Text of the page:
+            sitedirs.append(os.path.join(prefix,
    "lib", "dist-python"))
    "lib", "site-packages"))

    So you could modify the site.path in your system package to produce a modified module search path. You probably don't want to this, though. For one thing, you will have to merge this in on every update of your distribution's python package.

  2. Change the module search path for all users (method 2)

    Add a file of the form something.pth to a directory that is already in the search path, which contains a path, either relative or absolute. Eg.

    /usr/local/lib/python2.6/dist-packages$ cat foo.pth 

    In another terminal do

    >>> import sys
    >>> sys.path
  3. Change the module search path for all users (method 3)

    The environment variable PYTHONPATH is normally used to append to the system path at user level. You can put it in a file which will be sourced by all users. Eg. in Debian we have /etc/bash.bashrc, which says at the top

    # System-wide .bashrc file for interactive bash(1) shells.
    # To enable the settings / commands in this file for login shells as well,
    # this file has to be sourced in /etc/profile.

    So you could add or PYTHONPATH there. You probably want it to be sourced for both login and interactive shells, so you'll want to check on that. Unfortunately, distributions are often flaky about enabling this.

    The paths in PYTHONPATH are added to the default list of search paths in the system (which can be obtained for example by sys.path - see below). Allowing for the possibility that PYTHONPATH is set already, just add desired additional directories to it, eg.

    export PYTHONPATH=$PYTHONPATH:"/home/username/lib/python2.6/dist-packages"

    If you source the PYTHONPATH variable, and then check sys.path again, you will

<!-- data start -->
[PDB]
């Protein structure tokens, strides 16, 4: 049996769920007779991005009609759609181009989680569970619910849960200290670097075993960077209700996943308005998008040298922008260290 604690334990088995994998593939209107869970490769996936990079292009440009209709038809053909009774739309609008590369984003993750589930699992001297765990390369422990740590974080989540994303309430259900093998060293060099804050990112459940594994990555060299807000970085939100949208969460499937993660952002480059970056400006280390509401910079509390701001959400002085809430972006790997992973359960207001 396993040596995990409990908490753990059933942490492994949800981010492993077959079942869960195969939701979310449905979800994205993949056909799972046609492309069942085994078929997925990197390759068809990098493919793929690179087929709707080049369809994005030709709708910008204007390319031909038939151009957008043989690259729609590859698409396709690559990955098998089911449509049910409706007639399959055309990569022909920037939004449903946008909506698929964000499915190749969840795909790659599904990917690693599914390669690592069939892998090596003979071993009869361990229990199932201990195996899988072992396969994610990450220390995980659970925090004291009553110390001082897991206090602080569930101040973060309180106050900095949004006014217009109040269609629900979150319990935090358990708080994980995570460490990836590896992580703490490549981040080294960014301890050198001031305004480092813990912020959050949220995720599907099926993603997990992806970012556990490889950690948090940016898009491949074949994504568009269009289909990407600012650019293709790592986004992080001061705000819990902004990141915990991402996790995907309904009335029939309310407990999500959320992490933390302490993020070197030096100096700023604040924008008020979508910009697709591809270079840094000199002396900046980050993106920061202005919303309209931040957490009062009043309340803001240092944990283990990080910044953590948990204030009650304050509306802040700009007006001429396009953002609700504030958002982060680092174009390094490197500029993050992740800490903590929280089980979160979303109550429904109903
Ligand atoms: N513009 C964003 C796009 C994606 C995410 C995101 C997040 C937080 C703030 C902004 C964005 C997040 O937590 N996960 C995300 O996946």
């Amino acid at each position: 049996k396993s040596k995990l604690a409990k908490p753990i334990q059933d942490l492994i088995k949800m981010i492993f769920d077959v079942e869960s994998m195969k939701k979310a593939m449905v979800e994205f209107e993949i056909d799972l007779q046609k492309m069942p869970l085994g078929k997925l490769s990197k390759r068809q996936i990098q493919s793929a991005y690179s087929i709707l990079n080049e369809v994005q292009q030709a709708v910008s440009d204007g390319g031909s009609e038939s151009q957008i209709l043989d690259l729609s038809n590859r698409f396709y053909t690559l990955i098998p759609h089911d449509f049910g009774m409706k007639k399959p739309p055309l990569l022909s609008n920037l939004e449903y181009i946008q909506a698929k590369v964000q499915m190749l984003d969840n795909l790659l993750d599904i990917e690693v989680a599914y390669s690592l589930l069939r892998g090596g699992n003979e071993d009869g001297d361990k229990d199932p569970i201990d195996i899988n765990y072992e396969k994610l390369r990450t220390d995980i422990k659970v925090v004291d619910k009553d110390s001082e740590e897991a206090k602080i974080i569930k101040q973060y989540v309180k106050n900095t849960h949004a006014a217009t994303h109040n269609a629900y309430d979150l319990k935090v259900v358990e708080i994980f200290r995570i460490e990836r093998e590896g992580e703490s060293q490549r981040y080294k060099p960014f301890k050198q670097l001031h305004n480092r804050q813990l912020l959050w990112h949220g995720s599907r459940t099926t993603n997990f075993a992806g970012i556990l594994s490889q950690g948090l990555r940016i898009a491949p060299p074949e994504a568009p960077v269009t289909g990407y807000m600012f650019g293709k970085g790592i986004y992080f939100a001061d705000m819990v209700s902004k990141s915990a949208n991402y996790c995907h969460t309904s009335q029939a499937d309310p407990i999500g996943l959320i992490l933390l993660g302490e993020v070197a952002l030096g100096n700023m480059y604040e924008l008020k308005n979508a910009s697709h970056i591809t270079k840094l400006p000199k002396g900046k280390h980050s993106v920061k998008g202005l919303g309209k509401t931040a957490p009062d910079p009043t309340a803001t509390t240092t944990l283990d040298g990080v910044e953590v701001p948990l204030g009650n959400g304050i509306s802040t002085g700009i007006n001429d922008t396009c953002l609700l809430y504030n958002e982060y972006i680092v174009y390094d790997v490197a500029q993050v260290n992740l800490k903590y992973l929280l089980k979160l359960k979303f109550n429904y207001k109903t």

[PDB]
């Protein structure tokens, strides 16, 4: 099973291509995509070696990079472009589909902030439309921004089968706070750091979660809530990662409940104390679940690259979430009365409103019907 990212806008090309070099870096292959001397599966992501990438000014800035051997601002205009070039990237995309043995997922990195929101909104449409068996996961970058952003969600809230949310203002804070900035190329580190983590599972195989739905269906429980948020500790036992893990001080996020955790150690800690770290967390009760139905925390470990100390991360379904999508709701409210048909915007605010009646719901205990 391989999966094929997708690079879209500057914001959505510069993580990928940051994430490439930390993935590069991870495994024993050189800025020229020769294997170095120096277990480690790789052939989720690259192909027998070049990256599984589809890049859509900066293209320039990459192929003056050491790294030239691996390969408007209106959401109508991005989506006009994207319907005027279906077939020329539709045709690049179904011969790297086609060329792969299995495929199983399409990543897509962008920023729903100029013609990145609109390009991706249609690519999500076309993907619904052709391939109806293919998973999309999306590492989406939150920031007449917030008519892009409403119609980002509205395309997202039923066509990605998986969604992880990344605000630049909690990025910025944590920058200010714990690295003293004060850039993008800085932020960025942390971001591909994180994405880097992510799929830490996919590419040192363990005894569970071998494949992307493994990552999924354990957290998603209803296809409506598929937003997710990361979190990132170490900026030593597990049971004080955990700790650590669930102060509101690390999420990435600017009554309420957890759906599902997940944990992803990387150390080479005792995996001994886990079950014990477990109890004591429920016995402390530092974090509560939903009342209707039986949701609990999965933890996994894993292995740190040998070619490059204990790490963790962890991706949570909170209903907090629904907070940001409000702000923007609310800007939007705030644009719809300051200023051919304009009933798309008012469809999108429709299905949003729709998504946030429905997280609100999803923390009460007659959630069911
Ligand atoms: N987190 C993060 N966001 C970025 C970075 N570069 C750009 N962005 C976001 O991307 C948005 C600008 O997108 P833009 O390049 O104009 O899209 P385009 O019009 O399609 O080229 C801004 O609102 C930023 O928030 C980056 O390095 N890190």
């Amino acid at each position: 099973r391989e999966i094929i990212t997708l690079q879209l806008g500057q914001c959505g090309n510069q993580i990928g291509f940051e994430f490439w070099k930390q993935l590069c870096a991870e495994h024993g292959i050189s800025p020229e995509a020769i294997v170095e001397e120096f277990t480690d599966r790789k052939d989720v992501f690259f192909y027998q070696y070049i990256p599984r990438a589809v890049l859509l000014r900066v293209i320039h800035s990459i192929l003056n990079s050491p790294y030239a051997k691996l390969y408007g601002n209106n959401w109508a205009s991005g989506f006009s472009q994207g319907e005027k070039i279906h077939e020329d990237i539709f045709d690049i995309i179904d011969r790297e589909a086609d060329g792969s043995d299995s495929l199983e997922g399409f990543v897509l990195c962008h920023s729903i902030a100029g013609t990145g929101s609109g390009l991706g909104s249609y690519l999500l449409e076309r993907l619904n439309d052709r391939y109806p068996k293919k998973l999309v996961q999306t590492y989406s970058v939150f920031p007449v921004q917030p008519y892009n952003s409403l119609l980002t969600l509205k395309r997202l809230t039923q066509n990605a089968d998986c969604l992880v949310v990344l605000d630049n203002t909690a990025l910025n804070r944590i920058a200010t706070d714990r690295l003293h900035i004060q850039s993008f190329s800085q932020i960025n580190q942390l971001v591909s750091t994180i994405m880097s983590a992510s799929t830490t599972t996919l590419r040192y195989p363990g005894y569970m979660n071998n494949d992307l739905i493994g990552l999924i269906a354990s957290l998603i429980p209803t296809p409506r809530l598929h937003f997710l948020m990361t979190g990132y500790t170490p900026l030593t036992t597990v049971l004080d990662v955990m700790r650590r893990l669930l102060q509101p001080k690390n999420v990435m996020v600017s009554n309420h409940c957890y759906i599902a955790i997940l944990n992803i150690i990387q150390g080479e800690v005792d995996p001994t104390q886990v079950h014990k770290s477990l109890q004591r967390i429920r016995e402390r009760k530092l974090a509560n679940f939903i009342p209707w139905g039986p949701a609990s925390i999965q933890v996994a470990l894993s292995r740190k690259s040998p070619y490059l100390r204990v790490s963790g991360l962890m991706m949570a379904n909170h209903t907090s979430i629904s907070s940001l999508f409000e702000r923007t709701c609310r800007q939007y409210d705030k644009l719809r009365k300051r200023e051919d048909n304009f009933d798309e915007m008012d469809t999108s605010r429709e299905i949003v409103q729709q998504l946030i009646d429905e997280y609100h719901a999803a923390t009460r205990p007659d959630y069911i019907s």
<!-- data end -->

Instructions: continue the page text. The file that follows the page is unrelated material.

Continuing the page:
see the paths have been added. Note that the position in which the paths in
    PYTHONPATH are added to the pre-existing paths does not seem to be prescribed by
    the implementation.

  4. Change the module search path per user.

    The usual way is to change PYTHONPATH in the user's bashrc, namely ~/.bashrc. Again, check that it is sourced for both login and interactive shells.

  5. Change the module search path on a per script basis. This is done by appending to sys.path, namely

    import sys

    This will only work for the script that is importing this. This is normally used, as far as I know, for casual use, when importing modules in nonstandard locations, like from somewhere in a home directory.

See also Greg Ward on Modifying Python's Search Path. This has a good discussion of the available alternatives.

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The packages are for openSUSE and I'm installing them on SLES. Fixing the packages is the right way to do it, but I'm still curious about the answer to the question. – Lorin Hochstein Mar 27 '11 at 4:03

Use sys.path:

import sys

You can also check the site module documentation, which explains how the site-specific paths are computed.